Japanese whalers are holding two anti-whaling activists who leapt aboard a Japanese ship near Antarctica. The Japanese fleet is being followed by environmental campaigners, who have promised to disrupt the annual whaling expedition. From Sydney, Phil Mercer reports.

Two members of the anti-whaling group Sea Shepherd boarded the Japanese vessel Yushin Maru No. 2 Tuesday. Their colleagues say they were trying to deliver a letter demanding an end to the whale hunt.

The two - Australian Benjamin Pott and Giles Lane of Britain - were detained by crew members. The Japanese say the activists illegally boarded the ship, and attacked crewmen with bottles of acid.

A Sea Shepherd spokesman says the two men have been mistreated, and called their detention a kidnapping.

Glenn Inwood, a spokesman for the whaling fleet, says there is a more appropriate word for the two men's actions.

"It is completely illegal to board anyone's vessel, any other country's vessel, on the high seas," he said. "So this can be seen as nothing more than an act of piracy by the Sea Shepherd group. And this is exactly the reason why we have called for these groups to back off."

The Sea Shepherd group has been shadowing the Japanese fleet in Antarctic waters aboard its own boat, named "The Steve Irwin" after the famous Australian conservationist who died in 2006.

Paul Watson, the captain of the Sea Shepherd boat, says the Japanese have offered to hand the two men back. But Watson says Japanese conditions for doing so are unacceptable.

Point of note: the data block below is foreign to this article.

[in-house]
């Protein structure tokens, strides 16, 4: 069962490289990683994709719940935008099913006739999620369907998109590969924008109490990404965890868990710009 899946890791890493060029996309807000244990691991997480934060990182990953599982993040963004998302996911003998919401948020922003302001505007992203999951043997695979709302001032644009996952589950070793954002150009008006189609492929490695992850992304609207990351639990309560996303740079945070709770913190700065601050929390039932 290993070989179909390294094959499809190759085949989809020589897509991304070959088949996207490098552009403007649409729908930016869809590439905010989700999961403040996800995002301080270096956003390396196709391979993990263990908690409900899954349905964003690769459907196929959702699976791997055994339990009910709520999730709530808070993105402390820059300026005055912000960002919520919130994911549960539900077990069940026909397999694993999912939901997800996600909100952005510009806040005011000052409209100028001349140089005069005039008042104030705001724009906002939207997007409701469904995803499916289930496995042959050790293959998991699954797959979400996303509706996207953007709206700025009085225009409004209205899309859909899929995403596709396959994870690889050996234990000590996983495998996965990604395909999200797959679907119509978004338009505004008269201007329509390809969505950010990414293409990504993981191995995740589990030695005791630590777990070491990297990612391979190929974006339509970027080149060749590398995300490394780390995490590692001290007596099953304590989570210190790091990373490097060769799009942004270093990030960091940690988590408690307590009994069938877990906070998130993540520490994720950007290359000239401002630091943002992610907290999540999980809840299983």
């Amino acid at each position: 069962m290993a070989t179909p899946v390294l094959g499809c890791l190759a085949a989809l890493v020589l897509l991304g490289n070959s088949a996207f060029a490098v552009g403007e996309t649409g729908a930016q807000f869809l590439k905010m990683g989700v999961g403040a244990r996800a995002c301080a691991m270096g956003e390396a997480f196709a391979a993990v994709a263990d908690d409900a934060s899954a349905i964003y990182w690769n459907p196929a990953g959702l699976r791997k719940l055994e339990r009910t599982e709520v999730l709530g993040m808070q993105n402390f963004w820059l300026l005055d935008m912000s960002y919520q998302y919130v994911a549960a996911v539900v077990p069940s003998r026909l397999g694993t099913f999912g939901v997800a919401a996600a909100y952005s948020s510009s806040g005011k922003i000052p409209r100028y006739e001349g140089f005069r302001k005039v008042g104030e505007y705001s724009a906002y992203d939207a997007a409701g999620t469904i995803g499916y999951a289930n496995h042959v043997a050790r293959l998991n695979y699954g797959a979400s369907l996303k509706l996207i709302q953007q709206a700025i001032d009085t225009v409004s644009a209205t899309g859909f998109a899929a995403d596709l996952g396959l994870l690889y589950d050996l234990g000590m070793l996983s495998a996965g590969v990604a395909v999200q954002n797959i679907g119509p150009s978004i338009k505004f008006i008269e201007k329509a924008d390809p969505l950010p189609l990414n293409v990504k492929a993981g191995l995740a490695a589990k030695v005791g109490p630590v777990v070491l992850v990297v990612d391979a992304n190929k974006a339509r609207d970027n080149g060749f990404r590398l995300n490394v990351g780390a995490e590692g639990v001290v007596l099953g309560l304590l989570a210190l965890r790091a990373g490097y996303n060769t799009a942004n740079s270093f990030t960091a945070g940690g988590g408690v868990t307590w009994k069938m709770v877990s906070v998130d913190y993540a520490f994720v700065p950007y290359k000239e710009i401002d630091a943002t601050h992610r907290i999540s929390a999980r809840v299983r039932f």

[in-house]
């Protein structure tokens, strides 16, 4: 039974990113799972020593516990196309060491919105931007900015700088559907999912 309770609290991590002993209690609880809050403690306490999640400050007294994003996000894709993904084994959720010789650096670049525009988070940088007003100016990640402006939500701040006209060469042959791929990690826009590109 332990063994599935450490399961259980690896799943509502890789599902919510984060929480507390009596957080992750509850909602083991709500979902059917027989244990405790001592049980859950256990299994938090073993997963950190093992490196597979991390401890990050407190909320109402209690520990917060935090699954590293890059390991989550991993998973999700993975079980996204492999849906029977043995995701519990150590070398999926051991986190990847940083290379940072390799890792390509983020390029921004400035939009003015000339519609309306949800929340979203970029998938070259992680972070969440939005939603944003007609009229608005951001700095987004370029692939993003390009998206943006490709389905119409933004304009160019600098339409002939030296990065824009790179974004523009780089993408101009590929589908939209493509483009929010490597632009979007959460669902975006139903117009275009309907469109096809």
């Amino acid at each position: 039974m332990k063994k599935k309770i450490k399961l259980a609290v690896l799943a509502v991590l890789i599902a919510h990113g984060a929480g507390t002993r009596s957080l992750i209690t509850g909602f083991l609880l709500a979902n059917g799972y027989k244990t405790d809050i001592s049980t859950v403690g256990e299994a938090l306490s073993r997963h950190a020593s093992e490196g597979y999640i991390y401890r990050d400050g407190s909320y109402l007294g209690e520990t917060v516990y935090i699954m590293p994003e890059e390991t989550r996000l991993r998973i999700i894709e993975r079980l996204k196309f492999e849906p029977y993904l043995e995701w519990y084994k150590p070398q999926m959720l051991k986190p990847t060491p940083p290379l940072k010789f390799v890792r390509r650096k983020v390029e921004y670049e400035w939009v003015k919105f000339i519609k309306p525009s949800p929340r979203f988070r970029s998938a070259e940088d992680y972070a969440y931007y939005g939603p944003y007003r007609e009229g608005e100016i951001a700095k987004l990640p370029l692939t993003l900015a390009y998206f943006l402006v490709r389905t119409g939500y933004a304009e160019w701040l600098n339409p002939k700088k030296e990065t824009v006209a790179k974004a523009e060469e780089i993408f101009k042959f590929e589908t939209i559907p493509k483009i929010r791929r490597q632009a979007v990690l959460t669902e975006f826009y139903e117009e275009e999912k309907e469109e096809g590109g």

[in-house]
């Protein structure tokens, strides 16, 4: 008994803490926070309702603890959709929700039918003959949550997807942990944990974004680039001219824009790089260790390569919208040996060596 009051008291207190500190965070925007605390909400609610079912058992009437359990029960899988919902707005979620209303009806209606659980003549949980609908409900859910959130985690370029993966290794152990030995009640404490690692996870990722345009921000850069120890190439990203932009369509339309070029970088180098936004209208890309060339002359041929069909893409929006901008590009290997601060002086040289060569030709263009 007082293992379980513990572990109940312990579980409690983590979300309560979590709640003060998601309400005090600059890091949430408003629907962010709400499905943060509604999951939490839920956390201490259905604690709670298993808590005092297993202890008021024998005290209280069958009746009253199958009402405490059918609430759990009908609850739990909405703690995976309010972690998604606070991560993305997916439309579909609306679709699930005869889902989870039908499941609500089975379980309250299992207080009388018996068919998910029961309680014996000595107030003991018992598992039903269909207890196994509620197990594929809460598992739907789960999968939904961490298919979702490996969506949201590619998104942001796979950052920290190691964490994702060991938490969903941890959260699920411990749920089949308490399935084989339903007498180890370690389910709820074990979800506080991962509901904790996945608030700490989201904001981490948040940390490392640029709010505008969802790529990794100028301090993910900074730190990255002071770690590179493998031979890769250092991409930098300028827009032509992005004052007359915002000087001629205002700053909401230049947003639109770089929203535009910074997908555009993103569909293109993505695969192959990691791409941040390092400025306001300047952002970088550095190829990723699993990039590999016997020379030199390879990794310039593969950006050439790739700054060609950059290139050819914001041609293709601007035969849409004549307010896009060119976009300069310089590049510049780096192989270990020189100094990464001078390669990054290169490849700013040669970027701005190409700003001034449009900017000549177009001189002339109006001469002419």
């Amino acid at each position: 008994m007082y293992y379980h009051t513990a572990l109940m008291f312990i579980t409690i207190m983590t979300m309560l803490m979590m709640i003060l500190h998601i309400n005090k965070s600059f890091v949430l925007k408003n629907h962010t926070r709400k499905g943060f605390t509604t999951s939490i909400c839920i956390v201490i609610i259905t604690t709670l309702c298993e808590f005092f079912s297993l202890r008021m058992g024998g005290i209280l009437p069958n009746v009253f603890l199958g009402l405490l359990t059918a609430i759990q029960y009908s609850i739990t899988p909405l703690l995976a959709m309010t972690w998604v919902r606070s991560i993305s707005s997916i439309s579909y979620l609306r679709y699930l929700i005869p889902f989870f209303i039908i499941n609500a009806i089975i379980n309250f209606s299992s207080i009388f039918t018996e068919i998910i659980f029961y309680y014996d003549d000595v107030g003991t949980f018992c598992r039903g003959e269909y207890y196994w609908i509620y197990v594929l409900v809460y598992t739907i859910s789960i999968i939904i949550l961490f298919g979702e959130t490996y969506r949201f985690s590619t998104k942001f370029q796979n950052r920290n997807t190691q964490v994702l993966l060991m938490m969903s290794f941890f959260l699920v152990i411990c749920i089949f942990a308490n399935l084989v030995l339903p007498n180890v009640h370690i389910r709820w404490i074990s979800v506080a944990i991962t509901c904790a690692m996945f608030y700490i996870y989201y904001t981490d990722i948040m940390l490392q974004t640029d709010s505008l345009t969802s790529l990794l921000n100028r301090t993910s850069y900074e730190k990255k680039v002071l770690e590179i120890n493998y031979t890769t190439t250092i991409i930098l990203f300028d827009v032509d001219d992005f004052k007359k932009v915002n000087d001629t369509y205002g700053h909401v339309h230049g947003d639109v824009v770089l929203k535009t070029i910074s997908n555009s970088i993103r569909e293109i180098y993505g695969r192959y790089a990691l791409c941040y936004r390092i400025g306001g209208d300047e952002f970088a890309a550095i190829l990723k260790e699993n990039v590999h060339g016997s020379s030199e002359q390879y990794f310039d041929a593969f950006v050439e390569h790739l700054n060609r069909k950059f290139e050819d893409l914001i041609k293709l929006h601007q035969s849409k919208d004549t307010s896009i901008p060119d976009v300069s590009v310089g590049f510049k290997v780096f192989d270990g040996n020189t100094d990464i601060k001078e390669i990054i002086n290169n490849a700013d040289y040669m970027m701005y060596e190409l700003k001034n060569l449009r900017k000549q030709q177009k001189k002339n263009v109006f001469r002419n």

"...There was a condition on us getting the men back, and that condition was that we would refrain from harassing and interfering with their whaling operations, and that's certainly a condition we're not going to meet," said Watson.

The confrontation is a dramatic escalation of the annual contest between the whaling fleet and environmental groups that try to stop them. The international group Greenpeace has also sent a boat to harass the Japanese fleet, and earlier this week claimed to have chased two Japanese ships out of the whale hunting grounds.

The Australian government has urged both sides to exercise restraint, and has called on Tokyo to push for the release of the two campaigners.

Japan sent its ships to Antarctica in November to kill about a thousand whales. The Japanese annually circumvent an international ban on whaling by classifying the hunt as "scientific research."

Australia, which has vigorously opposed the hunt, has described it as an unnecessary slaughter.